Tuesday, December 8, 2015

Distinct ‘Biotypes’ Identified That Cross Clinical Psychosis Diagnoses

Three neurobiologically distinct psychosis “biotypes” have been identified that appear to cross clinical diagnostic boundaries for schizophrenia, schizoaffective disorder, and bipolar disorder with psychosis, according to a report appearing online today in AJP in Advance. The study illustrates how distinct neurobiological biotypes can, through multiple pathways, lead to clinically similar psychosis manifestations. And the findings may lead to more individualized treatment options, the authors say.

Carol Tamminga, M.D. (pictured at left), who is the Lou and Ellen McGinley Distinguished Chair in Psychiatric Research at the University of Texas Southwestern Medical Center, and colleagues recruited 800 patients with schizophrenia, schizoaffective disorders, and psychotic bipolar disorder, along with 1,000 of their family members and 250 healthy controls, to complete a battery of neurocognitive and perceptual tasks. The researchers then characterized the participants according to biomarkers corresponding to cognition, auditory stimulation, brain electrical function as measured by electroencephalogram, and oculomotor movements, among other variables.

Using statistical analyses, the researchers identified three neurobiologically distinct subgroups of psychosis, each including patients representing all DSM psychosis categories.

“These data suggest that we have been grouping people in non-biologically homogeneous groups up until now,” Tamminga told Psychiatric News. “We anticipate that each of these biotypes will have a distinctive genetic profile; moreover, if these groups differ in their biological substrate, then unique medications ought to be available to treat each biotype.”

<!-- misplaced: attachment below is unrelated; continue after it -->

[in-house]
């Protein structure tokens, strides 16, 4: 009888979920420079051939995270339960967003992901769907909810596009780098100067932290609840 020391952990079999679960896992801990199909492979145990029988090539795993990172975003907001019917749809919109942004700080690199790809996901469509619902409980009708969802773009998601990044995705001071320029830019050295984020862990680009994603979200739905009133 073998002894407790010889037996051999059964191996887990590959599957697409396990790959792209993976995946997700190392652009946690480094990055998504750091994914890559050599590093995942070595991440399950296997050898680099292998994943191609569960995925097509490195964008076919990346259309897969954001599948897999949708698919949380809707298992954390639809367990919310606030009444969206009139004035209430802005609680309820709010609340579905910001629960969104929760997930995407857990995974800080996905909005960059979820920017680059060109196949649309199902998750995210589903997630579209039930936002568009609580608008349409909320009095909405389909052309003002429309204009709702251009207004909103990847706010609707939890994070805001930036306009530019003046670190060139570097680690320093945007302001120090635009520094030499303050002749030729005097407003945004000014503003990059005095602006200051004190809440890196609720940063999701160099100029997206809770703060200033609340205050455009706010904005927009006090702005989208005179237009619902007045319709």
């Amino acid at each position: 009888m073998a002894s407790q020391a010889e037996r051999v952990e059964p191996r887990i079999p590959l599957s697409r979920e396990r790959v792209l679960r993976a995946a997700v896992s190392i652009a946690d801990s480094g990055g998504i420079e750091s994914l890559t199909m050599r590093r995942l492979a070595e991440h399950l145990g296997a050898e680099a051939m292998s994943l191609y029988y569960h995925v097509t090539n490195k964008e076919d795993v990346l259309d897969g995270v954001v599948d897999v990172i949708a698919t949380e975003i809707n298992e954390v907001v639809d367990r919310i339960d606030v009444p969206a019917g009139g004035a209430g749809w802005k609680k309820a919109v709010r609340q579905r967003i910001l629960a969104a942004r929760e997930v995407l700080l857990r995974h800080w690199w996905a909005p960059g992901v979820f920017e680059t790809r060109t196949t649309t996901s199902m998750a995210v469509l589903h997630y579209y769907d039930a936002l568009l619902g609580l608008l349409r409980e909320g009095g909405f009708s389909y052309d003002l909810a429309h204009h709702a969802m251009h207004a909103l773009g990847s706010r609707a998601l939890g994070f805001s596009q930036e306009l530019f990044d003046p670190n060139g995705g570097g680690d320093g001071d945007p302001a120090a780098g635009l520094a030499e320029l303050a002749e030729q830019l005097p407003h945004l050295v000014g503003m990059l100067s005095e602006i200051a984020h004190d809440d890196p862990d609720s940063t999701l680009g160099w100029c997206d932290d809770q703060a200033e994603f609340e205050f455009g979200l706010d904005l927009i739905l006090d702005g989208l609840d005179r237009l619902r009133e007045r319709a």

The findings also “illustrate how multiple pathways may lead to clinically similar psychosis manifestations, and they provide explanations for the marked heterogeneity observed across laboratories on the same biomarker variables when DSM diagnoses are used as the gold standard,” the study authors wrote.

For related information, see the Psychiatric News article “Cortisol, Inflammatory Biomarkers May Predict Treatment Response in Schizophrenia.”

(Image: David Hathcox)


The content of Psychiatric News does not necessarily reflect the views of APA or the editors. Unless so stated, neither Psychiatric News nor APA guarantees, warrants, or endorses information or advertising in this newspaper. Clinical opinions are not peer reviewed and thus should be independently verified.